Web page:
I Surrender

I was going to go out of business or get sued.

I had just started my fund of hedge funds and on our fourth month in business our main investor said, “I’m going out of business and I need my money back.” Apparently he had never told HIS investors that he was putting money in a fund of funds and he had promised them their money back right away.  I couldn’t give him his money back for at least a year. He had given me around $20 million.

I had to do something.

I couldn’t sleep at night. My lawyer said, “why don’t you just shut down” and I was screaming back, “this is my LIFE! I don’t want to shut down.” I would wake up and think to myself, “why am I here YET AGAIN!” I would wake up and feel a clenching in my chest and I would think, “can I ever protect my family? Can I just once be happy?”

We all decided to meet in my lawyer’s office. The investor had a tic that made his entire face crunch up every few seconds. Like a piece of paper you want to throw out because it’s a bill you can’t pay. The meeting with my lawyer ended up with the investor throwing a chair at the lawyer and then running out of the office.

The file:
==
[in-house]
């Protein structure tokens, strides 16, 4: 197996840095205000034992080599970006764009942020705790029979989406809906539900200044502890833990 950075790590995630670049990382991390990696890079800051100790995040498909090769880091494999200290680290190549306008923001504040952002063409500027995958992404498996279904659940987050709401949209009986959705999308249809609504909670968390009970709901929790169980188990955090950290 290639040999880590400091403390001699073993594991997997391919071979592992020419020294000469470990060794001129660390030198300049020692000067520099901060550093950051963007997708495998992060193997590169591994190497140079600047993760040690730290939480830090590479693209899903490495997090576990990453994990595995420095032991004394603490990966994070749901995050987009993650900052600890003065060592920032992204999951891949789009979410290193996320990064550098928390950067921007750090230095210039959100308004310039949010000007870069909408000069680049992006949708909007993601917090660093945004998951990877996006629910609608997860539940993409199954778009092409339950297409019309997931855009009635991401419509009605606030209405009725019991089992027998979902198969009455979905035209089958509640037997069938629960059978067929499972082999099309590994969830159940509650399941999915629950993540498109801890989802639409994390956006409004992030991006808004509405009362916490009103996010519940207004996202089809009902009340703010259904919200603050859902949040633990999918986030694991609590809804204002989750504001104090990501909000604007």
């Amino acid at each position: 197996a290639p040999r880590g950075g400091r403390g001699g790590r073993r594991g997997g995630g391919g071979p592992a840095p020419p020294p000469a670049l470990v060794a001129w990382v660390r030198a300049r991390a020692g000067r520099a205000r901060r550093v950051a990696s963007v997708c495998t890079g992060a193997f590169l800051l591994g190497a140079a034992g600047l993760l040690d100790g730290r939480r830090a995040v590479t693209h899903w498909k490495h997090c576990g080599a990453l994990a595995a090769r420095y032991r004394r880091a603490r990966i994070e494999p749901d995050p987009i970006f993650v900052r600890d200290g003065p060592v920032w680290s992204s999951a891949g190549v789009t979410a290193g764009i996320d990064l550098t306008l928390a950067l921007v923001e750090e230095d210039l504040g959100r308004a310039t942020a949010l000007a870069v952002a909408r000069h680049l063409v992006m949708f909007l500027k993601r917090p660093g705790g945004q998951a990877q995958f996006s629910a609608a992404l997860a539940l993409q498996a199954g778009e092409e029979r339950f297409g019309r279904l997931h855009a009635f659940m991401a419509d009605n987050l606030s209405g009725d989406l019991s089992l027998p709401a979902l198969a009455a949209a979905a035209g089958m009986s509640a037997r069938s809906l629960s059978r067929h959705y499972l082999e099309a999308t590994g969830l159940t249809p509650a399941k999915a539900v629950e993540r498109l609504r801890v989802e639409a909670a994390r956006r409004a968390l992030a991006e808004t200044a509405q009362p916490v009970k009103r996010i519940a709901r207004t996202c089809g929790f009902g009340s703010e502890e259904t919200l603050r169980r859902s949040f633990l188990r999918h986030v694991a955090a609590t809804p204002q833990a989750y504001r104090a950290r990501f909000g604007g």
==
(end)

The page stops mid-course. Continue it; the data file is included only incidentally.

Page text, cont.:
He was scared. His CFO quit because he thought the investor was up to illegal activity. Let me tell you something: every hedge fund is  a crime. Of the 13 hedge funds I invested in maybe 12 were engaged in some sort of criminal activity when I look back on it.

But I was afraid to go out of business. I had a family to feed. I didn’t want this investor suing me, nor did I want to give him his money back since he had committed it for a year and it was now gone, invested in 13 other hedge funds that would not give me the money back for a year (that’s standard practice).

So, I kid you not, I bought a book, “The Tao of Star Wars”. And I re-watched all the Star Wars movies. I think I bought, in total, three books about “The Force”. I meditated every day.

I surrendered.

It’s hard to “surrender”. We’re not used to that. We go for the FRONTIER. We win wars! When I was a kid we were taught that “the US has never lost a war”. Somehow in 12 years of schooling, we never learned about Vietnam. We always seemed to run out of time by the end of the school year.